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Thomas Eugene v. Tom L. Carey

IN THE UNITED STATES DISTRICT COURT FOR THE EASTERN DISTRICT OF CALIFORNIA


February 14, 2011

THOMAS EUGENE SAUNDERS, PETITIONER,
v.
TOM L. CAREY, RESPONDENT.

FINDINGS AND RECOMMENDATIONS

I. INTRODUCTION

Petitioner Thomas Eugene Saunders, a state prisoner, proceeds pro se with a petition for writ of habeas corpus pursuant to 28 U.S.C. §2254. At the time the petition was filed, he was serving a prison term of 15 years to life resulting from a 1988 second degree murder conviction in the Colusa County Superior Court. The petition challenges Governor Schwarzenegger's 2004 reversal of a decision of the state parole authority that petitioner was suitable for parole.*fn1 On November 2, 2010, respondent filed a motion to dismiss which is still pending. /////

II. FACTUAL AND PROCEDURAL BACKGROUND

In 1988, petitioner pleaded guilty to one count of second degree murder and was sentenced to 15 years to life with the possibility of parole. His term began on March 10, 1988. On October 17, 2003, at his third subsequent parole suitability hearing, a panel of the Board of Prison Terms found him suitable for parole. On March 15, 2004, Governor Schwarzenegger invoked his authority pursuant to article V, section 8, subdivision (b) of the California Constitution, to reverse the grant of parole. Petitioner pursued relief without success in the California state courts, after which this action was filed.

On November 2, 2010, respondent filed a motion to dismiss this case pursuant to 28 U.S.C. § 2254, Rule 4, on the ground that it has become moot because petitioner has been paroled. Petitioner has failed to oppose or otherwise respond to the motion.

III. MOOTNESS

Rule 4 of the Rules Governing Section 2254 Cases provides, in relevant part: "If it plainly appears from the petition and any attached exhibits that the petitioner is not entitled to relief in the district court, the judge must dismiss the petition and direct the clerk to notify the petitioner."

A case or controversy must exist throughout all stages of litigation. Spencer v. Kemna, 523 U.S. 1, 7 (1998). If at any time during the course of litigation a plaintiff ceases to suffer, or be threatened with, "an actual injury traceable to the defendant," and that is "likely to be redressed by a favorable judicial decision," the matter is moot. Id. at 7.

An exception to the mootness doctrine applies to claims that are "capable of repetition , yet evading review." Spencer, 523 U.S. at 17. To invoke this exception, it must be shown that "(1) the challenged action was in its duration too short to be fully litigated prior to its cessation or expiration; and (2) there [is] a reasonable expectation that the same complaining party will be subjected to the same action again." First Nat'l Bank of Boston v. Bellotti, 435 U.S. 765, 774 (1978) (citation omitted). "A mere speculative possibility of repetition is not sufficient." Williams v. Alioto, 549 F.2d 136, 143 (9th Cir. 1977). "There must be a cognizable danger, a reasonable expectation, of recurrence for the repetition branch of the mootness exception to be satisfied." Id.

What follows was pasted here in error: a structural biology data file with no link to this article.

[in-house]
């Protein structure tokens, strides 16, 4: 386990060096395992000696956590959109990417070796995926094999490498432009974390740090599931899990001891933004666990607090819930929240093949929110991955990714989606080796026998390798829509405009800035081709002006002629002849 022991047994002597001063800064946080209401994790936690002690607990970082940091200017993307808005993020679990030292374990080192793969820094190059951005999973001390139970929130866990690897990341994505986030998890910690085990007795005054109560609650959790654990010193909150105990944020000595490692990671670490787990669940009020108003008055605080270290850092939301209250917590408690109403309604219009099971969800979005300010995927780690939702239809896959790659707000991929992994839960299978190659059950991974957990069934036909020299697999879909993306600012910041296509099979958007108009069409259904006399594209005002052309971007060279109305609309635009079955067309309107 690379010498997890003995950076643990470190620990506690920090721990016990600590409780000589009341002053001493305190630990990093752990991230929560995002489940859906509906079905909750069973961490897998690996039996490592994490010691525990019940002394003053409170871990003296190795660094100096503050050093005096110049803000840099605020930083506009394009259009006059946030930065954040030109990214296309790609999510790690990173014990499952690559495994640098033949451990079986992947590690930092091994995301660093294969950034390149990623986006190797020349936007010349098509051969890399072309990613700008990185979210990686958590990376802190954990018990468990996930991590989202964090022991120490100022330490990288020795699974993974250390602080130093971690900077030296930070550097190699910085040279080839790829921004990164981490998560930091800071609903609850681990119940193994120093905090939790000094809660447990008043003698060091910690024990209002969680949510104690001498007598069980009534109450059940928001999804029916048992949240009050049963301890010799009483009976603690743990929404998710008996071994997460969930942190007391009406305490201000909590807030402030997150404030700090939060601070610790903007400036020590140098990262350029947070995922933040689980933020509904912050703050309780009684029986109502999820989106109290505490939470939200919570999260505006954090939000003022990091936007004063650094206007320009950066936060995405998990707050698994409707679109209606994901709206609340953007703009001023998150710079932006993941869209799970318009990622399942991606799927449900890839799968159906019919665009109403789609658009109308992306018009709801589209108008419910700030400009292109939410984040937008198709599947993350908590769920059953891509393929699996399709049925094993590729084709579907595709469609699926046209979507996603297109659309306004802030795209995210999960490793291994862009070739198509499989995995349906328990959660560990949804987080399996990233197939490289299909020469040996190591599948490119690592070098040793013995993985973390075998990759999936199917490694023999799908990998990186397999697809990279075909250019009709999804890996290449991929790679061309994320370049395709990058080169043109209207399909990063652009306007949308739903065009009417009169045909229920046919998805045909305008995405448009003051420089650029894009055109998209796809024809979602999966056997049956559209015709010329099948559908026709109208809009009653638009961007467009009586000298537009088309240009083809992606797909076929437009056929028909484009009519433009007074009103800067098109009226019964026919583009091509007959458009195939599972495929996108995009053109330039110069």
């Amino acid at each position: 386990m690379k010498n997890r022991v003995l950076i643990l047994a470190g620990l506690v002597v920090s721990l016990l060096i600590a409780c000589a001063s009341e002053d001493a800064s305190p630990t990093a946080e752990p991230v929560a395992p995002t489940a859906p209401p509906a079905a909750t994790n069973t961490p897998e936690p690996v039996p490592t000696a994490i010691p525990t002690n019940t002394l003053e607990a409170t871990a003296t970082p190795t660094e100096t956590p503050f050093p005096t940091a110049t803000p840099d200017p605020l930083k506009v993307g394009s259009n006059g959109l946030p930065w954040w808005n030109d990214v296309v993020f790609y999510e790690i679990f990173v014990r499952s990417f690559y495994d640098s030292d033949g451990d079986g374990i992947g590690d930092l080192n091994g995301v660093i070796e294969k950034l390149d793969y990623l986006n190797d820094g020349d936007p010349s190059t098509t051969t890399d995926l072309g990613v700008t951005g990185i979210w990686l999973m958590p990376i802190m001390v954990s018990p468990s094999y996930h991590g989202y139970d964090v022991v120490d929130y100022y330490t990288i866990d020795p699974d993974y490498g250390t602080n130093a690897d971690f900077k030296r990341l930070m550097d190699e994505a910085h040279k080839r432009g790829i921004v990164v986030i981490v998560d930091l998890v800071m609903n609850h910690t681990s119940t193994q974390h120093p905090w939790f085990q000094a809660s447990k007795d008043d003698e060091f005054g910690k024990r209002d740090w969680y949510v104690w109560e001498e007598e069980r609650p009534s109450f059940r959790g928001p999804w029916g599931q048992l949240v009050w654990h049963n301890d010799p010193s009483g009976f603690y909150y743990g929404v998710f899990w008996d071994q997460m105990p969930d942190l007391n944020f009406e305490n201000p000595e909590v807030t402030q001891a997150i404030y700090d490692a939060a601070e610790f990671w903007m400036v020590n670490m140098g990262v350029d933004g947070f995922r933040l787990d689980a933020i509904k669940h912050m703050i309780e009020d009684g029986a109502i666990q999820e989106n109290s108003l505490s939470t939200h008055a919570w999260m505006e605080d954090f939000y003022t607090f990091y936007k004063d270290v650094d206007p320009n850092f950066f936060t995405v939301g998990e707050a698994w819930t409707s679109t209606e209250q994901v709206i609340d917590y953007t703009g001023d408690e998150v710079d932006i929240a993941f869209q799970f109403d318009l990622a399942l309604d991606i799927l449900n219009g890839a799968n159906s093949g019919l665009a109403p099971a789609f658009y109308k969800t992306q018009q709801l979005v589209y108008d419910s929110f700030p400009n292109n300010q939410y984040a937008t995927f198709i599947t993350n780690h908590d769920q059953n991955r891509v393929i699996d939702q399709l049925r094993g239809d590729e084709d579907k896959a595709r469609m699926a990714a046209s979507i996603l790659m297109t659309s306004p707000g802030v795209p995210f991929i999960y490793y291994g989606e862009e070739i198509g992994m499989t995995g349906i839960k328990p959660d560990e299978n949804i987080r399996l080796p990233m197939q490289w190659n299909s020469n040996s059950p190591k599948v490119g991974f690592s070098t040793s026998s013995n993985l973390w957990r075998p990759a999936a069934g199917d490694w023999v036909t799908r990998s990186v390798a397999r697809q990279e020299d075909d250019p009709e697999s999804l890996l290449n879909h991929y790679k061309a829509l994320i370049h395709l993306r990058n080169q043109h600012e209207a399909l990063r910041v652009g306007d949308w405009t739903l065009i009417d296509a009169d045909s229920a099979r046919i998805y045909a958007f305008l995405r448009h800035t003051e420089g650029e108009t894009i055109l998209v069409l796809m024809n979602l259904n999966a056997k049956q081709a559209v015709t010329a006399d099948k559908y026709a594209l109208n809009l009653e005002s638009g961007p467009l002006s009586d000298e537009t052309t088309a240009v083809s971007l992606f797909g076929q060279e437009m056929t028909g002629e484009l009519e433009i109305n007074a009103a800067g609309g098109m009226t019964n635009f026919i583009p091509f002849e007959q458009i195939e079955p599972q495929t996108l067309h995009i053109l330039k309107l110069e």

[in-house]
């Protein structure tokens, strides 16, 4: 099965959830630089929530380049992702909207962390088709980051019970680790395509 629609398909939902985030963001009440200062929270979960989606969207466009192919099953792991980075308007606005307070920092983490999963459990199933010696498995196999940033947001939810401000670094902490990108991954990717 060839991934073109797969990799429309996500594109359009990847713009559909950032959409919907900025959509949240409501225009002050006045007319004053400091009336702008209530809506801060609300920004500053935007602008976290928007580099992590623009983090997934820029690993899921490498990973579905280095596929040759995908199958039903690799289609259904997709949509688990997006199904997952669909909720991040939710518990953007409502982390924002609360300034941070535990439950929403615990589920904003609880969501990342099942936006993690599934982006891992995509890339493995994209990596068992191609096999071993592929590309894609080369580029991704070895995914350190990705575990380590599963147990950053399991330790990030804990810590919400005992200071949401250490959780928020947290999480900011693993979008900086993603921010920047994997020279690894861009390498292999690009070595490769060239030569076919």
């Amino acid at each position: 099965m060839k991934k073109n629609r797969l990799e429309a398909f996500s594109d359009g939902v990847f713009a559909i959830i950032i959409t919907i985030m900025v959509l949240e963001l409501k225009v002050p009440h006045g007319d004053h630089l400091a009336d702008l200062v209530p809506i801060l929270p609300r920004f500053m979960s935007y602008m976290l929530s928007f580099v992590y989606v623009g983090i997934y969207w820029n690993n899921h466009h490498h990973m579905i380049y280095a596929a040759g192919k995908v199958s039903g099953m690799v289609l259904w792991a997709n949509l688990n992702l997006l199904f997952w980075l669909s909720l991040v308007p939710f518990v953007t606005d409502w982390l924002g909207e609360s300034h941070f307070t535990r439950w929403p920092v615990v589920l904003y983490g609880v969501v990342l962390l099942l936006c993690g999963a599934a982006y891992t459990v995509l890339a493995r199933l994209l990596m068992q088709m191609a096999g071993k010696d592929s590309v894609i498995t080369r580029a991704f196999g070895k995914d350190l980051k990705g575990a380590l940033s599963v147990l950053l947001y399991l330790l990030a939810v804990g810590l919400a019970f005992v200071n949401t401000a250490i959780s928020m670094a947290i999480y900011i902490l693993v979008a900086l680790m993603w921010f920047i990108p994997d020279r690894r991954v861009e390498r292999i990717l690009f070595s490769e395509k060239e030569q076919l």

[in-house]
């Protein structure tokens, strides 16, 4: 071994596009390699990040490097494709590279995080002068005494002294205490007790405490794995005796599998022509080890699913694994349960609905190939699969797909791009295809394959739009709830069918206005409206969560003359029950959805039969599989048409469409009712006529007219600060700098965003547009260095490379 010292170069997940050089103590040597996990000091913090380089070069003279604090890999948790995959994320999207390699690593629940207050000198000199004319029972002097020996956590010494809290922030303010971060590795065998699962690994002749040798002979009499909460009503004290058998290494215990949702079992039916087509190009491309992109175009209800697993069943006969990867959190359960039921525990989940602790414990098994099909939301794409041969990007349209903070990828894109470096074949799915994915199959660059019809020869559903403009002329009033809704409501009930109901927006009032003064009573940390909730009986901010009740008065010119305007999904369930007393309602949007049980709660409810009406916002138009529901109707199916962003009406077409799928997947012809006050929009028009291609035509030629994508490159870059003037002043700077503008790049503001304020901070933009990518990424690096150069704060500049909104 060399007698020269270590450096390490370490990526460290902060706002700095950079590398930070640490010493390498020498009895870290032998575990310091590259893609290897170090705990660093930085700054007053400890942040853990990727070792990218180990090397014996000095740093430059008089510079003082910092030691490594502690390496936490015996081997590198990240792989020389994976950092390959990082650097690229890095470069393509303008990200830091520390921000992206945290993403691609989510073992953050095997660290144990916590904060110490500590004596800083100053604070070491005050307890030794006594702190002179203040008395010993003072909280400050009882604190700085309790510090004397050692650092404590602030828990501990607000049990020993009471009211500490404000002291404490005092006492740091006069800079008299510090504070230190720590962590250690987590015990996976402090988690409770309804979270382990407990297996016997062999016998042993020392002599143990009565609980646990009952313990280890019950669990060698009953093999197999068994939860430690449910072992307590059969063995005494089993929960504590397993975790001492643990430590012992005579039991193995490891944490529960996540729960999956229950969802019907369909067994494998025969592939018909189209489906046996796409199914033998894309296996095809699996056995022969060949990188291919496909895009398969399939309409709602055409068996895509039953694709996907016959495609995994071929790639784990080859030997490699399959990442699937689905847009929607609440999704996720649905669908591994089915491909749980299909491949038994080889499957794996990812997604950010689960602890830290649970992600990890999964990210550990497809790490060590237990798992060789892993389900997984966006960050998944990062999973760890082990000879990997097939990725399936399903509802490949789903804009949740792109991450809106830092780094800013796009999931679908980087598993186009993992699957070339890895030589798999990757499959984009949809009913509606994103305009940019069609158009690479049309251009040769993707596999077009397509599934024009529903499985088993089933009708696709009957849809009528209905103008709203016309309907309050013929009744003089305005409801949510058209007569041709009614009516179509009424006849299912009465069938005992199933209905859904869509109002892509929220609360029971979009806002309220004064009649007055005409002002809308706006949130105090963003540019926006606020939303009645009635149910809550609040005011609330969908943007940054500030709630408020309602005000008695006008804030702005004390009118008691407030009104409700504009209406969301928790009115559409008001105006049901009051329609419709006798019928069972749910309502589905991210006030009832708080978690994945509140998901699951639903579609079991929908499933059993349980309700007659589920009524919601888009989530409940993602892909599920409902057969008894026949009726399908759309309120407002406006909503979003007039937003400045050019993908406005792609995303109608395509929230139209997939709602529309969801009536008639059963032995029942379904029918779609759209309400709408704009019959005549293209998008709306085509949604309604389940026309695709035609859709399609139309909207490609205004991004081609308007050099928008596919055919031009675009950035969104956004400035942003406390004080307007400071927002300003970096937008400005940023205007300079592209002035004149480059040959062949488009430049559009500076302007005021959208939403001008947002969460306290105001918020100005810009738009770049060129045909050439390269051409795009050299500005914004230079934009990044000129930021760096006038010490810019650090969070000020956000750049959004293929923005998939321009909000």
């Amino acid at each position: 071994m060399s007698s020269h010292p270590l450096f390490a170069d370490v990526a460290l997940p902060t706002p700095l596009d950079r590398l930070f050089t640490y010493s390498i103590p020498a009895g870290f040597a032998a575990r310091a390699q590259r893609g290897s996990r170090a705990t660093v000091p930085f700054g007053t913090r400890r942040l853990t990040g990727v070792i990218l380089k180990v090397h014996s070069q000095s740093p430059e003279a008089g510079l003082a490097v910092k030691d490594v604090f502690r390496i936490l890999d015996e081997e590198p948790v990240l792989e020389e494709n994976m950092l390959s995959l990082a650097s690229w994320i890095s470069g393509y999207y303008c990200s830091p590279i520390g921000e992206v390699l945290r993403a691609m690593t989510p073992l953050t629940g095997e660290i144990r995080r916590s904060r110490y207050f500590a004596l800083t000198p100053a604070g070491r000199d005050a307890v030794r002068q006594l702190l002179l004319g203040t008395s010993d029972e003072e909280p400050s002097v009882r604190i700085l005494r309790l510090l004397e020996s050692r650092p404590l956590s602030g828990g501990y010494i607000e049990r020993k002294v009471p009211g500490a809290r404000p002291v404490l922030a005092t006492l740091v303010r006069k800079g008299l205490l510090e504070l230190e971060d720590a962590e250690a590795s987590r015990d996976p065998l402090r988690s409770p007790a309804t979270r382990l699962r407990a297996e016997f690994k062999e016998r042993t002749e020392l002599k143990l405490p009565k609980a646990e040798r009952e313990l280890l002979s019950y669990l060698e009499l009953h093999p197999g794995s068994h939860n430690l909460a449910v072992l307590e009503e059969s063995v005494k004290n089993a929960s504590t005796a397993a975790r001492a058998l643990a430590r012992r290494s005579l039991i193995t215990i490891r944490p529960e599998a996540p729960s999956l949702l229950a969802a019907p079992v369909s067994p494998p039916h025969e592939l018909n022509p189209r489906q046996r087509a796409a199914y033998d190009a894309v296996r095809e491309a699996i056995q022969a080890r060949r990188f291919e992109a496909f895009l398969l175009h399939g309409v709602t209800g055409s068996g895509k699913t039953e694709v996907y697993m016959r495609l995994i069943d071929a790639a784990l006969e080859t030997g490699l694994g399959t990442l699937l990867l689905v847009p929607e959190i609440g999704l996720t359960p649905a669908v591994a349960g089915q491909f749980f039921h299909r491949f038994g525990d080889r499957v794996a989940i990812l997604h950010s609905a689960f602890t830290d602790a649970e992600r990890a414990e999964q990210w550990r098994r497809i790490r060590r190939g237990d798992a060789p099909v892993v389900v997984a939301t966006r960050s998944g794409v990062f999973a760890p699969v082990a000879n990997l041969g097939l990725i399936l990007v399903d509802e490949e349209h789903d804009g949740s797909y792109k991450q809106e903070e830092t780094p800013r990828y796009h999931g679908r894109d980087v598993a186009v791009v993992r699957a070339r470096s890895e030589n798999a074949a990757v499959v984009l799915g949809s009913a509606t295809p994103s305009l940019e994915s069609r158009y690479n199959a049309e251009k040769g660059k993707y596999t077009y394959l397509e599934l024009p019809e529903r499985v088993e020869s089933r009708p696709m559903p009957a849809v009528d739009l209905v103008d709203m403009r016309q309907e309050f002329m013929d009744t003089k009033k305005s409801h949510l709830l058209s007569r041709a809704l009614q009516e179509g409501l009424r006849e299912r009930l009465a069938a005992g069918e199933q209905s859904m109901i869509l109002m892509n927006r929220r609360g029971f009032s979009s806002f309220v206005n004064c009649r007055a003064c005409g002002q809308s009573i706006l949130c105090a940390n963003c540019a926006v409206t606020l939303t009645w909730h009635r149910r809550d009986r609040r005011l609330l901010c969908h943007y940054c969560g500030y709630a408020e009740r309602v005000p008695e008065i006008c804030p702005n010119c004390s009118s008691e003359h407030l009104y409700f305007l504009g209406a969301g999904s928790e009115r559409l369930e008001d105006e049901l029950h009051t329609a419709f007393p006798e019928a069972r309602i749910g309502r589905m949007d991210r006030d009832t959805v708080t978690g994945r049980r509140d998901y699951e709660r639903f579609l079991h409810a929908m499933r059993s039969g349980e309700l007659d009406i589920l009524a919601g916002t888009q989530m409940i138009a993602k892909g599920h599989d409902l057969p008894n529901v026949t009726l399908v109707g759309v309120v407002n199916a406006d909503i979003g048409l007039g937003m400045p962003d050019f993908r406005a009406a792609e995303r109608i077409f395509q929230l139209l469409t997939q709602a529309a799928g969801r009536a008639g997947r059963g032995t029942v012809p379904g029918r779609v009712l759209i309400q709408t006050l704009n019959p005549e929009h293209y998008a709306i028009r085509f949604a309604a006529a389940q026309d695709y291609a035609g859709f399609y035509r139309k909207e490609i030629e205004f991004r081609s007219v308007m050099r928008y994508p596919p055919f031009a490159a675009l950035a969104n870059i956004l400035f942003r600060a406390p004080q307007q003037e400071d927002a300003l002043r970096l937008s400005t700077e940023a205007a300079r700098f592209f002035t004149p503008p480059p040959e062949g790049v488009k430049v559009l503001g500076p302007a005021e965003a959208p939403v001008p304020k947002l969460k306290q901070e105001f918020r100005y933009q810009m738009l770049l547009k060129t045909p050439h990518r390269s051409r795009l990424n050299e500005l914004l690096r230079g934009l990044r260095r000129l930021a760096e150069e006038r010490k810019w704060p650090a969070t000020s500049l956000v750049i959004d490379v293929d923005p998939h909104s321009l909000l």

Where a petitioner challenges the denial of parole but is later paroled, the claim is moot. See Brady v. U.S. Parole Comm'n, 600 F.2d 234, 236 (9th Cir. 1979). "Overwhelmingly, the rule followed by both California and federal courts is to deny a pending habeas petition as moot if the prisoner is released from prison, and § 3000.1*fn2 is applicable to his or her case." Rios v. Mendoza-Powers, 2010 WL 1032696 (E.D. Cal. 2010) (citing collected cases) (citation omitted).

Respondent has provided evidence that petitioner has been released to parole following a subsequent favorable decision by the state parole authority which the governor declined to review. Respondent asserts this action should therefore be dismissed as moot. Petitioner has failed to (a) rebut the evidence that he was paroled, (b) provide legal authority to the contrary, or (c) allege an exception to the mootness doctrine or continuing adverse consequences. Because petitioner has been paroled, the petition is moot.*fn3 See Burnett v. Lampert, 432 F.3d 996, 1000-01 (9th Cir. 2005) (a habeas petition becomes moot where the petitioner's injury cannot be redressed by a favorable decision). Respondent's motion to dismiss should be granted.

V. CONCLUSION

For the foregoing reasons, IT IS HEREBY RECOMMENDED that respondent's November 2, 2010 motion to dismiss be GRANTED, and the petition for writ of habeas corpus be dismissed.

These findings and recommendations are submitted to the United States District Judge assigned to the case, pursuant to the provisions of 28 U.S.C. § 636(b)(1). Within twenty-one days after being served with these findings and recommendations, any party may file written objections with the court and serve a copy on all parties. Such a document should be captioned "Objections to Magistrate Judge's Findings and Recommendations." Any reply to the objections shall be served and filed within seven days after service of the objections. Failure to file objections within the specified time may waive the right to appeal the District Court's order. Turner v. Duncan, 158 F.3d 449, 455 (9th Cir. 1998); Martinez v. Ylst, 951 F.2d 1153 (9th Cir. 1991).


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